By the time the film ends, we have a new group of Avengers, Stark has stepped away from the new “S.H.I.E.L.D.” and Cap is still heading up the organization.  Vision looks to be the new “in the trenches” leader of the group and Earth is still under threat.

As a sort of PS type sidenote, the whole Captain America schtick of “Language” was amusing as was Stark in his Hulk suit beating the Hulk’s head into the pavement while  repeating desperately “Go to sleep, go to sleep, go to…” Almost as good as Tony then knocking out one of the big guy’s teeth and saying in a very little voice, “I’m sorry.”

Even though the overall feel of this Avengers outing was  a little less Joss and more transitional, the film is, like the first, an exciting experience.  There were, however, no goosebumps inducing moments, as in the first film.

Avengers: Age of Ultron is a 5 out of 5 stars for entertainment value and because (Duh!) it’s Joss Whedon, Robert Downey Jr, Scarlett Johansson, Chris Hemsworth, Chis Evans, Mark Ruffalo, Jeremy Renner, Cobie…

SyFy’s Dark Matter Promising Space Opera [Update]

Anthony Lemke as Three

It has been pointed out that in the last part of this article two characters had been “mixed up” and that has been corrected. Number One is now referenced correctly in the plot breakdown. Apologies to the creators and the actors concerned.

SyFy’s newest offering, three episodes in, is a promising sort of space opera called Dark Matter that features the splendid Jodelle Ferland (and if you don’t know who she is, check out Case 39; it explains everything and if still in doubt check out her brilliant cameo on The Cabin in Woods) along with Zoie Palmer (Lost Girl, Patch Town) and is the from the creative minds of Joseph Mallozzi and Paul Mullie both alumni of the Stargate verse.

Thus far the series feels like a mash up of several different shows and genres. A hint of Firefly, a touch of Alien Resurrection, a taste of The Magnificent Seven and a tiny bit of Identity…maybe and a large dollop of Farscape…definitely. In the first episode a disparate group of people wake up from stasis when the space ship they are on malfunctions. None of them know who they are or why they are there. Until their memories return, they refer to themselves as numbers, based on when they woke up.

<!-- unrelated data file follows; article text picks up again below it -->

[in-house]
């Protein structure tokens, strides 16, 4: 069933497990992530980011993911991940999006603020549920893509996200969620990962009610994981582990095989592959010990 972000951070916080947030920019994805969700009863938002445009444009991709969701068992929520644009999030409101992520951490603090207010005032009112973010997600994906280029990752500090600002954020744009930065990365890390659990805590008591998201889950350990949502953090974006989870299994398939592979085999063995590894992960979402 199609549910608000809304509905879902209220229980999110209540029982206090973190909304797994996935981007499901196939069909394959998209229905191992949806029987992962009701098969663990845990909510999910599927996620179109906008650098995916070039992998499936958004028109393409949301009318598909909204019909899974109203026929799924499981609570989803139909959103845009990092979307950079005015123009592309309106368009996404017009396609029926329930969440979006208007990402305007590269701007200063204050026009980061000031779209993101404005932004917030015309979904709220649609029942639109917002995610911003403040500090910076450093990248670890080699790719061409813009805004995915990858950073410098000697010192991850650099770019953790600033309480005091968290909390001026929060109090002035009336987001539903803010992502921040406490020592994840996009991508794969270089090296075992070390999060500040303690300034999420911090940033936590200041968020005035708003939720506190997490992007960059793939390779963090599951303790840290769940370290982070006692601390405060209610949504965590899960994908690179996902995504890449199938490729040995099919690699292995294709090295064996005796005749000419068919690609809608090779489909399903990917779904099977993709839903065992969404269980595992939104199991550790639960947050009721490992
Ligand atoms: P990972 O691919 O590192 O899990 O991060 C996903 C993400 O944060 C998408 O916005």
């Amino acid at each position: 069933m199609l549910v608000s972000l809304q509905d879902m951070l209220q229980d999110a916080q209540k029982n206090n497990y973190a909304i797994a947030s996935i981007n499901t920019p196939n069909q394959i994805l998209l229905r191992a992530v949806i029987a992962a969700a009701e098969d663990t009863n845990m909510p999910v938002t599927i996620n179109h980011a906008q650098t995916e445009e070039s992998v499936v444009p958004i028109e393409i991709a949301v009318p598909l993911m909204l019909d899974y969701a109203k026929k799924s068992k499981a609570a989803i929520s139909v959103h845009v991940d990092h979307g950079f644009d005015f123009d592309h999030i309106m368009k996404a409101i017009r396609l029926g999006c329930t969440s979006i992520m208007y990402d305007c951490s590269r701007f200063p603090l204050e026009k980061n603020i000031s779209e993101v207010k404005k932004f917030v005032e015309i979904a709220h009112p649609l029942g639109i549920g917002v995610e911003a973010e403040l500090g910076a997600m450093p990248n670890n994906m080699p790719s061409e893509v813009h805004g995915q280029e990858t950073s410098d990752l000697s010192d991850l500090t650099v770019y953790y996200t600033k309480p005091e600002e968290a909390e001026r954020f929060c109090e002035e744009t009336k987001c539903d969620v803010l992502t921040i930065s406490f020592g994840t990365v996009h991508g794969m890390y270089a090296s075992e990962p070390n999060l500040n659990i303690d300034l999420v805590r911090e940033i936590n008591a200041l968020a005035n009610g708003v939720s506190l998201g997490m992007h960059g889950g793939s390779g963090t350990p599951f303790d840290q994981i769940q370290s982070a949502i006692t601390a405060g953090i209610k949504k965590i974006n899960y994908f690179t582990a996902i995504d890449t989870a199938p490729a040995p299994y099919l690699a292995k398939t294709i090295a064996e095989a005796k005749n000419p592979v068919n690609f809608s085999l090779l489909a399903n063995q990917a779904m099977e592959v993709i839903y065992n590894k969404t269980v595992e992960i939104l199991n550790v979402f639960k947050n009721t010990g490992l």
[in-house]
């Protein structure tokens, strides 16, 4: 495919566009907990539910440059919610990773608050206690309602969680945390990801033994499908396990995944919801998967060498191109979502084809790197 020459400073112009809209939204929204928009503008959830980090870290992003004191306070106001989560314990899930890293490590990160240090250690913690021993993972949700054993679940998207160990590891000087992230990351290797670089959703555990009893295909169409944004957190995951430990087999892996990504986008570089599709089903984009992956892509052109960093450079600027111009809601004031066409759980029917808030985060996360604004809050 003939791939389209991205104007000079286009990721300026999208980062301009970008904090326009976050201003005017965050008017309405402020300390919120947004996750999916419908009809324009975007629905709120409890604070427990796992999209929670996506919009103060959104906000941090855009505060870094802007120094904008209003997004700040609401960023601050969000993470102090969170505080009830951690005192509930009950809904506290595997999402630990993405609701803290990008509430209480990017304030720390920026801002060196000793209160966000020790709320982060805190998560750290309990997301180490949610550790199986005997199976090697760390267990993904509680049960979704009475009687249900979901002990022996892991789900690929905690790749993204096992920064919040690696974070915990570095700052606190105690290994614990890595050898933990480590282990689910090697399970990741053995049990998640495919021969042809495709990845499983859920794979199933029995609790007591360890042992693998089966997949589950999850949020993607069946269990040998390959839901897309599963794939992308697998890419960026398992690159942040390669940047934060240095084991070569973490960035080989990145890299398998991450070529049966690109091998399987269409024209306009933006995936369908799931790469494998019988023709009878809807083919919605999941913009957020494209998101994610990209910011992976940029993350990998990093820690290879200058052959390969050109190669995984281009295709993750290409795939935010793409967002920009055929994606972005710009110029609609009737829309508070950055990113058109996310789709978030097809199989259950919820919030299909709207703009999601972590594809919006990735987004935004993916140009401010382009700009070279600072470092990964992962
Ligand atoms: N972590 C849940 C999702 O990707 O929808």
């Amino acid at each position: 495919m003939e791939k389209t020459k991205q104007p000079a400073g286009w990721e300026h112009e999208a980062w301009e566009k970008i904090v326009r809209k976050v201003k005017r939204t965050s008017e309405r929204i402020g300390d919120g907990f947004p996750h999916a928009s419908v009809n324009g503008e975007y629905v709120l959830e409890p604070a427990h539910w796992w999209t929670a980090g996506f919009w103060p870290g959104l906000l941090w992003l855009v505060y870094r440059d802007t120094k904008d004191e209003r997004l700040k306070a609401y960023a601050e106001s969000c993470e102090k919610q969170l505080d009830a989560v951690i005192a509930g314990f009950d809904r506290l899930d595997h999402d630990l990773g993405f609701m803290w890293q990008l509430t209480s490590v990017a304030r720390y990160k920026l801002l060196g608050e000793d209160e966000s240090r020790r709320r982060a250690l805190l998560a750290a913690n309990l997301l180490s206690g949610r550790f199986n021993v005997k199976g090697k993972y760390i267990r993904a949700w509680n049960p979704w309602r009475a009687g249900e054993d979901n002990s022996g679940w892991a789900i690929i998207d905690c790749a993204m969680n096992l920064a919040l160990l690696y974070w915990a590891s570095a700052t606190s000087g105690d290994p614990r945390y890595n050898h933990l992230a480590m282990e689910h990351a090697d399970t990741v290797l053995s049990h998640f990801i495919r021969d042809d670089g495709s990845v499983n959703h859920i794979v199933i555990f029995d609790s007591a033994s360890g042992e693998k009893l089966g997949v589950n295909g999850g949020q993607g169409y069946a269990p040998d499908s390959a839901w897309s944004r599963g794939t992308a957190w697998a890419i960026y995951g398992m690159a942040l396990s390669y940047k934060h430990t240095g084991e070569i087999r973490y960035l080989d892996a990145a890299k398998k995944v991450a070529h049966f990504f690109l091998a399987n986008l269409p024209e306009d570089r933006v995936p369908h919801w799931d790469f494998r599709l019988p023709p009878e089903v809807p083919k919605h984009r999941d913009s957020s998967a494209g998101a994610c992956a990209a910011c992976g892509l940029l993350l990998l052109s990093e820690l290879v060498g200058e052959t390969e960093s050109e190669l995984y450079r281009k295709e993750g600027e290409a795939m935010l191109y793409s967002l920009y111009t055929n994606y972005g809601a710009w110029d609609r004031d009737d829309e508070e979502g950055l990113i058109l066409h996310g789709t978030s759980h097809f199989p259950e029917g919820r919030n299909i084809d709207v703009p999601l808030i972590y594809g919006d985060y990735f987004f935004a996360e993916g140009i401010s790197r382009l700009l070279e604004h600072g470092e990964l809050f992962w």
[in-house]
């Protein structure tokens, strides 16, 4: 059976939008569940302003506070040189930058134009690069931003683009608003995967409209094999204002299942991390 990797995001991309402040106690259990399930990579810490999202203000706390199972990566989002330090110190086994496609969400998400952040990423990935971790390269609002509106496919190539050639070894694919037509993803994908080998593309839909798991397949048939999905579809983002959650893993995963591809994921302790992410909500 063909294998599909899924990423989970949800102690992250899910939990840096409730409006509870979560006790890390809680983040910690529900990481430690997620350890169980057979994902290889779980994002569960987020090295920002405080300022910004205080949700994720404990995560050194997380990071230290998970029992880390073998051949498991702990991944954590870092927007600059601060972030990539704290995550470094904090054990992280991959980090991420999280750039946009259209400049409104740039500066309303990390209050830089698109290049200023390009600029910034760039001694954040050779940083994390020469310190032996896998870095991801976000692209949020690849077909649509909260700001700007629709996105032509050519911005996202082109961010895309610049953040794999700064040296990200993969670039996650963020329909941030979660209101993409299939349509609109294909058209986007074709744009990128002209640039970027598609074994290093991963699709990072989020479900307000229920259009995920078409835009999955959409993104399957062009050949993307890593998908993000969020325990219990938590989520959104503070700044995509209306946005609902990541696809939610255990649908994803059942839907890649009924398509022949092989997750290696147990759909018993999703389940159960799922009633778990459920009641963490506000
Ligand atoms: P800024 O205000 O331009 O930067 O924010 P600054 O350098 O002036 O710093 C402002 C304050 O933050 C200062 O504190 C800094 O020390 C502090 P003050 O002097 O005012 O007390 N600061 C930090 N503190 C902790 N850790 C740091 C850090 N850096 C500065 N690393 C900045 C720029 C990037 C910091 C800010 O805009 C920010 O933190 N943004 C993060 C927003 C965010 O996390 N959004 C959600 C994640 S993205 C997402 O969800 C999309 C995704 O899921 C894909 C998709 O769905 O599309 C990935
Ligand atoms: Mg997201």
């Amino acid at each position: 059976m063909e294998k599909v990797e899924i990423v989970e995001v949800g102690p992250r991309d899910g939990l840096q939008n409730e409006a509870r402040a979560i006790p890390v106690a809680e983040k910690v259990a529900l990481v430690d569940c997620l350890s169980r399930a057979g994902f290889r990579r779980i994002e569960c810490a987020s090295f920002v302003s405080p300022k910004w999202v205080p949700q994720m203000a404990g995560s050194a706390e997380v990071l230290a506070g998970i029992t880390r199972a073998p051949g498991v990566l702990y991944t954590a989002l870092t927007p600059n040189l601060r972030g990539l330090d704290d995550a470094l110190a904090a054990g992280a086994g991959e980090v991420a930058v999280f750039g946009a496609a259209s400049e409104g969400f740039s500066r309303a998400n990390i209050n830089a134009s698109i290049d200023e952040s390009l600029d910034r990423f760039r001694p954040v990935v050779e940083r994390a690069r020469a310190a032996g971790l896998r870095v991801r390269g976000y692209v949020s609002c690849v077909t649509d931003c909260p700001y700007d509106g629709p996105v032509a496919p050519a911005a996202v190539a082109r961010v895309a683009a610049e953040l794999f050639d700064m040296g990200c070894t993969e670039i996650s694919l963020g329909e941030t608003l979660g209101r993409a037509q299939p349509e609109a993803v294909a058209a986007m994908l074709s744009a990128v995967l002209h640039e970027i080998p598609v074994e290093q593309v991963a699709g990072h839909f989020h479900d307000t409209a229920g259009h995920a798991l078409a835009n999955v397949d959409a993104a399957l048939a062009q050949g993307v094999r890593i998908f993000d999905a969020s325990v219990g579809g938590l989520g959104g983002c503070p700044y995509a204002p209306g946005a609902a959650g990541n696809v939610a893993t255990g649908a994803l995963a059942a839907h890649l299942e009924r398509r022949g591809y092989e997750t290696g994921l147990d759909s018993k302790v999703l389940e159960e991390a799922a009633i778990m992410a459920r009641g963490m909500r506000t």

In a short time all the players, one through six, seven including the android, reveal that their minds have been swept clean but not their personalities and soon the group begin to meld as a team, with the exception of two members. They all learn that before waking up with a “clean slate” each number in the group was a murderer, pirate and severe lawbreaker. The only exceptions are the android (Palmer) and Five (Ferland); who cannot be found in the fractured ship’s data base.

By the second episode, the show moves from mystery to action when the group decide to help a group of miners who they were originally meant to kill. Apparently the members were part of a mercenary team hired to take care of the planets independent miners and the memory wipe enables the killers to swap sides and fight for good. With the exception of Three (Anthony Lemke) all of the former criminals seem to be pretty decent.